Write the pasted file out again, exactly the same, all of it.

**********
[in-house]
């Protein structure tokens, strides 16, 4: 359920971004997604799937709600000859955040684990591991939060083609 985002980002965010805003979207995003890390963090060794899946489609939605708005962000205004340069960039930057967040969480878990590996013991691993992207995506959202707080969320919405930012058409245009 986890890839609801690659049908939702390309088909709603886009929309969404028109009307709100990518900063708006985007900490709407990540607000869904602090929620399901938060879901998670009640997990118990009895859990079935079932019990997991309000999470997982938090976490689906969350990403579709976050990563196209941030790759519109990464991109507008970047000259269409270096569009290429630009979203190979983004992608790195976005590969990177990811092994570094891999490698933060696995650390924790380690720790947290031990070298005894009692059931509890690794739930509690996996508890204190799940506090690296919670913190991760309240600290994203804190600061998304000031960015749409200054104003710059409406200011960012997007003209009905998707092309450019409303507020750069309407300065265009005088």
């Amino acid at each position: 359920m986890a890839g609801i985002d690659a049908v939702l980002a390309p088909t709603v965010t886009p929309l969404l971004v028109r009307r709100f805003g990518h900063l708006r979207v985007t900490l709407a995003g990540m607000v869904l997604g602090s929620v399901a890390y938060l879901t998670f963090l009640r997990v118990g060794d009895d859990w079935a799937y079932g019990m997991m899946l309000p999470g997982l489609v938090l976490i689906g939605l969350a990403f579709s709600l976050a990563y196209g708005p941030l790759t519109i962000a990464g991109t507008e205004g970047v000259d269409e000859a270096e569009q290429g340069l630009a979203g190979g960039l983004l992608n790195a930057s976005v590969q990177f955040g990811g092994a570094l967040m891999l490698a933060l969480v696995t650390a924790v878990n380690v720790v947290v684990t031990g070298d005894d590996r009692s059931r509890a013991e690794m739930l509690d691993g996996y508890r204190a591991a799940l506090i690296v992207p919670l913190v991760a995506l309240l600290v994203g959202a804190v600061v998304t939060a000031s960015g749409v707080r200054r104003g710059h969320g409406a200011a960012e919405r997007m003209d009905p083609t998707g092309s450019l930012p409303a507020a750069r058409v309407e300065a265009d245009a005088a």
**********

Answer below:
[in-house]
């Protein structure tokens, strides 16, 4: 359920971004997604799937709600000859955040684990591991939060083609 985002980002965010805003979207995003890390963090060794899946489609939605708005962000205004340069960039930057967040969480878990590996013991691993992207995506959202707080969320919405930012058409245009 986890890839609801690659049908939702390309088909709603886009929309969404028109009307709100990518900063708006985007900490709407990540607000869904602090929620399901938060879901998670009640997990118990009895859990079935079932019990997991309000999470997982938090976490689906969350990403579709976050990563196209941030790759519109990464991109507008970047000259269409270096569009290429630009979203190979983004992608790195976005590969990177990811092994570094891999490698933060696995650390924790380690720790947290031990070298005894009692059931509890690794739930509690996996508890204190799940506090690296919670913190991760309240600290994203804190600061998304000031960015749409200054104003710059409406200011960012997007003209009905998707092309450019409303507020750069309407300065265009005088």
């Amino acid at each position: 359920m986890a890839g609801i985002d690659a049908v939702l980002a390309p088909t709603v965010t886009p929309l969404l971004v028109r009307r709100f805003g990518h900063l708006r979207v985007t900490l709407a995003g990540m607000v869904l997604g602090s929620v399901a890390y938060l879901t998670f963090l009640r997990v118990g060794d009895d859990w079935a799937y079932g019990m997991m899946l309000p999470g997982l489609v938090l976490i689906g939605l969350a990403f579709s709600l976050a990563y196209g708005p941030l790759t519109i962000a990464g991109t507008e205004g970047v000259d269409e000859a270096e569009q290429g340069l630009a979203g190979g960039l983004l992608n790195a930057s976005v590969q990177f955040g990811g092994a570094l967040m891999l490698a933060l969480v696995t650390a924790v878990n380690v720790v947290v684990t031990g070298d005894d590996r009692s059931r509890a013991e690794m739930l509690d691993g996996y508890r204190a591991a799940l506090i690296v992207p919670l913190v991760a995506l309240l600290v994203g959202a804190v600061v998304t939060a000031s960015g749409v707080r200054r104003g710059h969320g409406a200011a960012e919405r997007m003209d009905p083609t998707g092309s450019l930012p409303a507020a750069r058409v309407e300065a265009d245009a005088a």